MovadoCopyright © David Boettcher 2006 - 2017 all rights reserved.
Movado was founded in 1881 by 19-year old entrepreneur Achille Ditesheim in the village of La Chaux-de-Fonds, Switzerland. The name of the firm was changed in 1905 to Movado, meaning "always in motion" in the international language of Esperanto
In 1912 Movado created the Polyplan, a revolutionary, patented movement constructed on three planes to fit a case curved to follow the wrist.
In 1914 Movado developed their "Soldier's Watch" with an integral protective grill or shrapnel guard in a shrewd anticipation of the forthcoming conflict. This was a very successful product for Movado, and it is believed that they sold some 2,000 each year during the First World War.
Movado 1940 Advert
In "The Movado History" Fritz von Osterhausen writes:
"The year 1935 saw the introduction of the first Movado water-resistant wristwatch, the ‘Acvatic’. This unusual spelling of the word is derived from the Latin word ‘aqua’ (water) and was first registered as a trademark on 13th February 1936.
Produced in various sizes the Acvatic had a screwed back with a lead gasket and a cork seal for the winding crown. It was developed by the case-making firm of François Borgel of Geneva, which was owned by three brothers called Tauber [sic]. They developed many other variously shaped water-resistant cases for Movado during the subsequent decades. Later a two-button chronograph called "Cronacvatic" was developed."
The screwed back case was of course the decagonal back Taubert case, complete with cork seal for the winding stem. Von Osterhausen gives the year of introduction of the Acvatic as 1935, a year later than the waterproof models using the decagonal case back introduced by Mido and West End. So the wording of the 1940 Movado advert shown here is a little misleading, because the wording in the advert says "with the pre-tested waterproofing pioneered by Movado". It also says "Dustproof, airtight, unbreakable crystal ..." - how advertising standards have changed since 1940!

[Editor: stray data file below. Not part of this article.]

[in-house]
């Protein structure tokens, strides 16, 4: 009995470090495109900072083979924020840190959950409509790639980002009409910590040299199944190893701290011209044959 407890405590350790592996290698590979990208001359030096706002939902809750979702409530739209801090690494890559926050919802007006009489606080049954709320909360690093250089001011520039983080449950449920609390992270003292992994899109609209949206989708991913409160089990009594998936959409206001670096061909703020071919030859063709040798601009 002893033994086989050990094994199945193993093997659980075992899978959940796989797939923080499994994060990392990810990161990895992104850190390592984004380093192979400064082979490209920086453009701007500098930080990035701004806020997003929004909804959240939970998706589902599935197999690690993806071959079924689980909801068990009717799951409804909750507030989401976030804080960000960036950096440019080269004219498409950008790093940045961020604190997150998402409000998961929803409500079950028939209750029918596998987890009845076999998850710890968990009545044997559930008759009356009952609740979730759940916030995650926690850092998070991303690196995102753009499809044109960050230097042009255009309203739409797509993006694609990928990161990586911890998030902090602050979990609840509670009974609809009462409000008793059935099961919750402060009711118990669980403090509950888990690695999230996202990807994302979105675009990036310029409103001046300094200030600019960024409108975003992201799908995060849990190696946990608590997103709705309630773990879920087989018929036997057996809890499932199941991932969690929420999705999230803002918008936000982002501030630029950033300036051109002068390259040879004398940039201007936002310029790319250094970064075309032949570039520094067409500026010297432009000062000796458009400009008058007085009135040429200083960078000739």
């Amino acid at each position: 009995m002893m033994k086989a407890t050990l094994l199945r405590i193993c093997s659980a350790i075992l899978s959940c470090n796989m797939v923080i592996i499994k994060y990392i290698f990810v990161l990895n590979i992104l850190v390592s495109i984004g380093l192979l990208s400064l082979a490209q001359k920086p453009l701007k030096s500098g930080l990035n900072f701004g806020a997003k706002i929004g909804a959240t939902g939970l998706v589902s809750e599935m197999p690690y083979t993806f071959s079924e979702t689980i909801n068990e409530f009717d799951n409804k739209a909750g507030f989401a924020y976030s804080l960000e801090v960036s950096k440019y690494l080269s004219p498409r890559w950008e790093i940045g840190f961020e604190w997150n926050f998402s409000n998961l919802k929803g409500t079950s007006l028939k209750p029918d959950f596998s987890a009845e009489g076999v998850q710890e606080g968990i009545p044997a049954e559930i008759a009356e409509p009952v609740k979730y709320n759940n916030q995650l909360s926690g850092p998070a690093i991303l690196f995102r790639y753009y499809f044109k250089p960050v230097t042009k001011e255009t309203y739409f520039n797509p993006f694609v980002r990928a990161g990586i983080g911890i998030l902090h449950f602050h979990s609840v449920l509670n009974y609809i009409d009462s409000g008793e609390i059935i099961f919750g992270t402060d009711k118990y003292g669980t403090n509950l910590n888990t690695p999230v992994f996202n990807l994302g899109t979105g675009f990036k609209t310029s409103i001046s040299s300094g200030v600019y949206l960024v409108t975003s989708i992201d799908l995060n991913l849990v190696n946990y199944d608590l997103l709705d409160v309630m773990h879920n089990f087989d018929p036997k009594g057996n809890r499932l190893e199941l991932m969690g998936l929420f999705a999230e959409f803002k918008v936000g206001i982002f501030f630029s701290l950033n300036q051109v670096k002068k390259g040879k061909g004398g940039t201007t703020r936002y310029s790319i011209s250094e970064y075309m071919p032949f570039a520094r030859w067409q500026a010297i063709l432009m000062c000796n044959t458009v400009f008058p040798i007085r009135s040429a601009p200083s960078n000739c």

Movado became a big customer of the Taubert's and one sees many Movado watches from the 1930s to the 1960s in the distinctive decagonal back case, but unlike the Mido cases these are proudly stamped with the FB-key Borgel / Taubert trademark.
Sometimes these marks are also accompanied by the mysterious word "Vacuum", as discussed on my page about the Taubert compant in the section Taubert, Manufacture Vacuum.
One of Movado's best known watches is the iconic "Museum" watch, designed in 1947 by the American designer Nathan George Horwitt. The Museum watch featured a completely plain dial with a single marker dot at 12 o'clock. It was intended to suggest a sundial, the most ancient form of keeping time. One of these watches is part of the permanent collection of New York's Museum of Modern Art
Like every Swiss watch manufacturer, Movado suffered during the "quartz crisis" of the 1970s. It was bought in 1983 by the American Gerry Grinberg, who escaped the Communist revolution in Cuba. Today the Movado brand is part of a global group Movado Group, Inc. (MGI).
Copyright © David Boettcher 2006 - 2017 all rights reserved. This page updated July 2015. W3CMVS.